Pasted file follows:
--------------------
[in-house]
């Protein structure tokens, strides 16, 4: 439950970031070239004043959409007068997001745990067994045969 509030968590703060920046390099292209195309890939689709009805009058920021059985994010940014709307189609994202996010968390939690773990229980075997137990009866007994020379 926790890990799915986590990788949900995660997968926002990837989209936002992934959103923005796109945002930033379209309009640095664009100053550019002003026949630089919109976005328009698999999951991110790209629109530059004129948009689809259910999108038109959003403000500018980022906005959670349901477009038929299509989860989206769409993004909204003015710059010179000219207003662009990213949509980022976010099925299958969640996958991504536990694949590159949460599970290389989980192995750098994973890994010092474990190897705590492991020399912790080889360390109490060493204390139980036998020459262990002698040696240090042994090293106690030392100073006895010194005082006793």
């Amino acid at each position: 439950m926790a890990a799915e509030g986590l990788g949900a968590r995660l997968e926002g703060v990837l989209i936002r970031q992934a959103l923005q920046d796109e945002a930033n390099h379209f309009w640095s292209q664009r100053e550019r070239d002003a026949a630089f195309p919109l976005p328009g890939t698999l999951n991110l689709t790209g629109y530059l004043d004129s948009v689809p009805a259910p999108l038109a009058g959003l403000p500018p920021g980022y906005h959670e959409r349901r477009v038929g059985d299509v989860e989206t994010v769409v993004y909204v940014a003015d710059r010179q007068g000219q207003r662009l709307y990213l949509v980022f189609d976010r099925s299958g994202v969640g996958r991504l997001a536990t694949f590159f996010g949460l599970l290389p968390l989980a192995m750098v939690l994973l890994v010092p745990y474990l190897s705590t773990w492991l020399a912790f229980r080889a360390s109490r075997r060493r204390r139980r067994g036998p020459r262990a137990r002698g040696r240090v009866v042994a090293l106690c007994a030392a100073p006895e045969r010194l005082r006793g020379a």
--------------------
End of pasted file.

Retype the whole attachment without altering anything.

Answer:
[in-house]
């Protein structure tokens, strides 16, 4: 439950970031070239004043959409007068997001745990067994045969 509030968590703060920046390099292209195309890939689709009805009058920021059985994010940014709307189609994202996010968390939690773990229980075997137990009866007994020379 926790890990799915986590990788949900995660997968926002990837989209936002992934959103923005796109945002930033379209309009640095664009100053550019002003026949630089919109976005328009698999999951991110790209629109530059004129948009689809259910999108038109959003403000500018980022906005959670349901477009038929299509989860989206769409993004909204003015710059010179000219207003662009990213949509980022976010099925299958969640996958991504536990694949590159949460599970290389989980192995750098994973890994010092474990190897705590492991020399912790080889360390109490060493204390139980036998020459262990002698040696240090042994090293106690030392100073006895010194005082006793």
């Amino acid at each position: 439950m926790a890990a799915e509030g986590l990788g949900a968590r995660l997968e926002g703060v990837l989209i936002r970031q992934a959103l923005q920046d796109e945002a930033n390099h379209f309009w640095s292209q664009r100053e550019r070239d002003a026949a630089f195309p919109l976005p328009g890939t698999l999951n991110l689709t790209g629109y530059l004043d004129s948009v689809p009805a259910p999108l038109a009058g959003l403000p500018p920021g980022y906005h959670e959409r349901r477009v038929g059985d299509v989860e989206t994010v769409v993004y909204v940014a003015d710059r010179q007068g000219q207003r662009l709307y990213l949509v980022f189609d976010r099925s299958g994202v969640g996958r991504l997001a536990t694949f590159f996010g949460l599970l290389p968390l989980a192995m750098v939690l994973l890994v010092p745990y474990l190897s705590t773990w492991l020399a912790f229980r080889a360390s109490r075997r060493r204390r139980r067994g036998p020459r262990a137990r002698g040696r240090v009866v042994a090293l106690c007994a030392a100073p006895e045969r010194l005082r006793g020379a």